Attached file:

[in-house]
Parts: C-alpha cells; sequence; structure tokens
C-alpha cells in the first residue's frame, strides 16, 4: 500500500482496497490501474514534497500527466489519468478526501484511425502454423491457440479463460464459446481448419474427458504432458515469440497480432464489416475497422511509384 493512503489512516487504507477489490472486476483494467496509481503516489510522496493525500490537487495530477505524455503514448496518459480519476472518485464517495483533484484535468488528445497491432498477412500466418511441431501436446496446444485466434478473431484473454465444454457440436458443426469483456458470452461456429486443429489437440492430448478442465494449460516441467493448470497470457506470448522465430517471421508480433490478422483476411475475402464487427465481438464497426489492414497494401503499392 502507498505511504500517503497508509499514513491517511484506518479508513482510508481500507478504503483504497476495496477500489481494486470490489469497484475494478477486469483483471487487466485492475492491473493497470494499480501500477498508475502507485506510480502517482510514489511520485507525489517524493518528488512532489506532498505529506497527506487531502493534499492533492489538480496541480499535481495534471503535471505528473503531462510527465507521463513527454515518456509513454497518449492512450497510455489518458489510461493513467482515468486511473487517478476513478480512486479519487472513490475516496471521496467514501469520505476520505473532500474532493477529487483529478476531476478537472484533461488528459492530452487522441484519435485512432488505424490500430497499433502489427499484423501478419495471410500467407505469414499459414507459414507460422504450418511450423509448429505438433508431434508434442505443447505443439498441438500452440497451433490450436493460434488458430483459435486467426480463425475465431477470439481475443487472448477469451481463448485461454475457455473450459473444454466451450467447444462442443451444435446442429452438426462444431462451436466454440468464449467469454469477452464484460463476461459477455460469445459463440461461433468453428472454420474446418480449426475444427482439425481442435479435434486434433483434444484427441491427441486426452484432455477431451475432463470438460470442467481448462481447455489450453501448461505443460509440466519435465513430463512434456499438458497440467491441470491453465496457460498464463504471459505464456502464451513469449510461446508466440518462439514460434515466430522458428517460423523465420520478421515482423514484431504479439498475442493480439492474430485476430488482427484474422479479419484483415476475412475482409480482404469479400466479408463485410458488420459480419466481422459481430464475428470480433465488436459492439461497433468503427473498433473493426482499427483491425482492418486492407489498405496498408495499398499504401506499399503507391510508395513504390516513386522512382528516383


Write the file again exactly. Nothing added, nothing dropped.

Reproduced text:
[in-house]
Parts: C-alpha cells; sequence; structure tokens
C-alpha cells in the first residue's frame, strides 16, 4: 500500500482496497490501474514534497500527466489519468478526501484511425502454423491457440479463460464459446481448419474427458504432458515469440497480432464489416475497422511509384 493512503489512516487504507477489490472486476483494467496509481503516489510522496493525500490537487495530477505524455503514448496518459480519476472518485464517495483533484484535468488528445497491432498477412500466418511441431501436446496446444485466434478473431484473454465444454457440436458443426469483456458470452461456429486443429489437440492430448478442465494449460516441467493448470497470457506470448522465430517471421508480433490478422483476411475475402464487427465481438464497426489492414497494401503499392 502507498505511504500517503497508509499514513491517511484506518479508513482510508481500507478504503483504497476495496477500489481494486470490489469497484475494478477486469483483471487487466485492475492491473493497470494499480501500477498508475502507485506510480502517482510514489511520485507525489517524493518528488512532489506532498505529506497527506487531502493534499492533492489538480496541480499535481495534471503535471505528473503531462510527465507521463513527454515518456509513454497518449492512450497510455489518458489510461493513467482515468486511473487517478476513478480512486479519487472513490475516496471521496467514501469520505476520505473532500474532493477529487483529478476531476478537472484533461488528459492530452487522441484519435485512432488505424490500430497499433502489427499484423501478419495471410500467407505469414499459414507459414507460422504450418511450423509448429505438433508431434508434442505443447505443439498441438500452440497451433490450436493460434488458430483459435486467426480463425475465431477470439481475443487472448477469451481463448485461454475457455473450459473444454466451450467447444462442443451444435446442429452438426462444431462451436466454440468464449467469454469477452464484460463476461459477455460469445459463440461461433468453428472454420474446418480449426475444427482439425481442435479435434486434433483434444484427441491427441486426452484432455477431451475432463470438460470442467481448462481447455489450453501448461505443460509440466519435465513430463512434456499438458497440467491441470491453465496457460498464463504471459505464456502464451513469449510461446508466440518462439514460434515466430522458428517460423523465420520478421515482423514484431504479439498475442493480439492474430485476430488482427484474422479479419484483415476475412475482409480482404469479400466479408463485410458488420459480419466481422459481430464475428470480433465488436459492439461497433468503427473498433473493426482499427483491425482492418486492407489498405496498408495499398499504401506499399503507391510508395513504390516513386522512382528516383